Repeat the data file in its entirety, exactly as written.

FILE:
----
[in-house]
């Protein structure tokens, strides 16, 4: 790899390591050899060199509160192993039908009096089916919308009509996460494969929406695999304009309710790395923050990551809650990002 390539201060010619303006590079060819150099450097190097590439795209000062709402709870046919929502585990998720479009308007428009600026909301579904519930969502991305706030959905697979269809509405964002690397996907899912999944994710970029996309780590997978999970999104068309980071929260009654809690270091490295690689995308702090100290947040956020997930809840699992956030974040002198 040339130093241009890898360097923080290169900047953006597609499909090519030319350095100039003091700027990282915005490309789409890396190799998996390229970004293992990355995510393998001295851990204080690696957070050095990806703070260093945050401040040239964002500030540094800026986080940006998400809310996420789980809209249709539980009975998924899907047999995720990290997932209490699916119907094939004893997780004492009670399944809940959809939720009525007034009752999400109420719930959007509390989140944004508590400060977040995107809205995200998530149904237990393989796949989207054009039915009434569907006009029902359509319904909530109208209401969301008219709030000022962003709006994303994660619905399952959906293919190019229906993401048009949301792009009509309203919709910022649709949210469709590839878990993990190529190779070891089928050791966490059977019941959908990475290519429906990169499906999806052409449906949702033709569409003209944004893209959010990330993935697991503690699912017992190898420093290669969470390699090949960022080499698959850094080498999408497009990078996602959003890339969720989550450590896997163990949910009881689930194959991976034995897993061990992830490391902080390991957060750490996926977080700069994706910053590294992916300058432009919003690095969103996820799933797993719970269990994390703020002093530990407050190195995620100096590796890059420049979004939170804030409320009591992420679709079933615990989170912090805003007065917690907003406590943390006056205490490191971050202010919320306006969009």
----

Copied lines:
[in-house]
């Protein structure tokens, strides 16, 4: 790899390591050899060199509160192993039908009096089916919308009509996460494969929406695999304009309710790395923050990551809650990002 390539201060010619303006590079060819150099450097190097590439795209000062709402709870046919929502585990998720479009308007428009600026909301579904519930969502991305706030959905697979269809509405964002690397996907899912999944994710970029996309780590997978999970999104068309980071929260009654809690270091490295690689995308702090100290947040956020997930809840699992956030974040002198 040339130093241009890898360097923080290169900047953006597609499909090519030319350095100039003091700027990282915005490309789409890396190799998996390229970004293992990355995510393998001295851990204080690696957070050095990806703070260093945050401040040239964002500030540094800026986080940006998400809310996420789980809209249709539980009975998924899907047999995720990290997932209490699916119907094939004893997780004492009670399944809940959809939720009525007034009752999400109420719930959007509390989140944004508590400060977040995107809205995200998530149904237990393989796949989207054009039915009434569907006009029902359509319904909530109208209401969301008219709030000022962003709006994303994660619905399952959906293919190019229906993401048009949301792009009509309203919709910022649709949210469709590839878990993990190529190779070891089928050791966490059977019941959908990475290519429906990169499906999806052409449906949702033709569409003209944004893209959010990330993935697991503690699912017992190898420093290669969470390699090949960022080499698959850094080498999408497009990078996602959003890339969720989550450590896997163990949910009881689930194959991976034995897993061990992830490391902080390991957060750490996926977080700069994706910053590294992916300058432009919003690095969103996820799933797993719970269990994390703020002093530990407050190195995620100096590796890059420049979004939170804030409320009591992420679709079933615990989170912090805003007065917690907003406590943390006056205490490191971050202010919320306006969009």